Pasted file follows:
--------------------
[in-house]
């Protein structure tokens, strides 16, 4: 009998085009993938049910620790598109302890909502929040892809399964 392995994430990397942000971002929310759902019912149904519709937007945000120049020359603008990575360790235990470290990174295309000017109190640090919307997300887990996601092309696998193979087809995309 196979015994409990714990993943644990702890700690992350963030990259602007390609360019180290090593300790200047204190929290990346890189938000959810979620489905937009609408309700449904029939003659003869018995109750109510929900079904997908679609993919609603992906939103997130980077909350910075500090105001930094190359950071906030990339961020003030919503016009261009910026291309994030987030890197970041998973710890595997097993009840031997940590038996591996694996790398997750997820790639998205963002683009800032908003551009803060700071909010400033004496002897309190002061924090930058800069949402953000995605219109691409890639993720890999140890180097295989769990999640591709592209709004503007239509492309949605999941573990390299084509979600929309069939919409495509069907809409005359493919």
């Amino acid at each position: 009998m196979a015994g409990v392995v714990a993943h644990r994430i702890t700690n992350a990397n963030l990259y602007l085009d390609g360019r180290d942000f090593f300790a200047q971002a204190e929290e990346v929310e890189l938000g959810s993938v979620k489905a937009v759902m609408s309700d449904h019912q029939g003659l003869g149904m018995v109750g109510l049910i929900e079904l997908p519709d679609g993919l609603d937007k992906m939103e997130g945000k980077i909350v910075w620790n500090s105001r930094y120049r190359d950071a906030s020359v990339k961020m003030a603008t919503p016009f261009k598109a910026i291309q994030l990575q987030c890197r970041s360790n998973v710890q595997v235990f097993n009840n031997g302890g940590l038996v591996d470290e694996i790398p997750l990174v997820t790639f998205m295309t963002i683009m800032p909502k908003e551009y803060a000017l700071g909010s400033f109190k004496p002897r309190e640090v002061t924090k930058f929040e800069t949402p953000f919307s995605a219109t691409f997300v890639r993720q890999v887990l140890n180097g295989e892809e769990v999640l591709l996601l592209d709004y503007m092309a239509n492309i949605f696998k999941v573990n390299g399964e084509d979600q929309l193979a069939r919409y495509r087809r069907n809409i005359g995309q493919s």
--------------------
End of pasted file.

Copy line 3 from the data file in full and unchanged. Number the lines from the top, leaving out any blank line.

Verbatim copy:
């Amino acid at each position: 009998m196979a015994g409990v392995v714990a993943h644990r994430i702890t700690n992350a990397n963030l990259y602007l085009d390609g360019r180290d942000f090593f300790a200047q971002a204190e929290e990346v929310e890189l938000g959810s993938v979620k489905a937009v759902m609408s309700d449904h019912q029939g003659l003869g149904m018995v109750g109510l049910i929900e079904l997908p519709d679609g993919l609603d937007k992906m939103e997130g945000k980077i909350v910075w620790n500090s105001r930094y120049r190359d950071a906030s020359v990339k961020m003030a603008t919503p016009f261009k598109a910026i291309q994030l990575q987030c890197r970041s360790n998973v710890q595997v235990f097993n009840n031997g302890g940590l038996v591996d470290e694996i790398p997750l990174v997820t790639f998205m295309t963002i683009m800032p909502k908003e551009y803060a000017l700071g909010s400033f109190k004496p002897r309190e640090v002061t924090k930058f929040e800069t949402p953000f919307s995605a219109t691409f997300v890639r993720q890999v887990l140890n180097g295989e892809e769990v999640l591709l996601l592209d709004y503007m092309a239509n492309i949605f696998k999941v573990n390299g399964e084509d979600q929309l193979a069939r919409y495509r087809r069907n809409i005359g995309q493919s």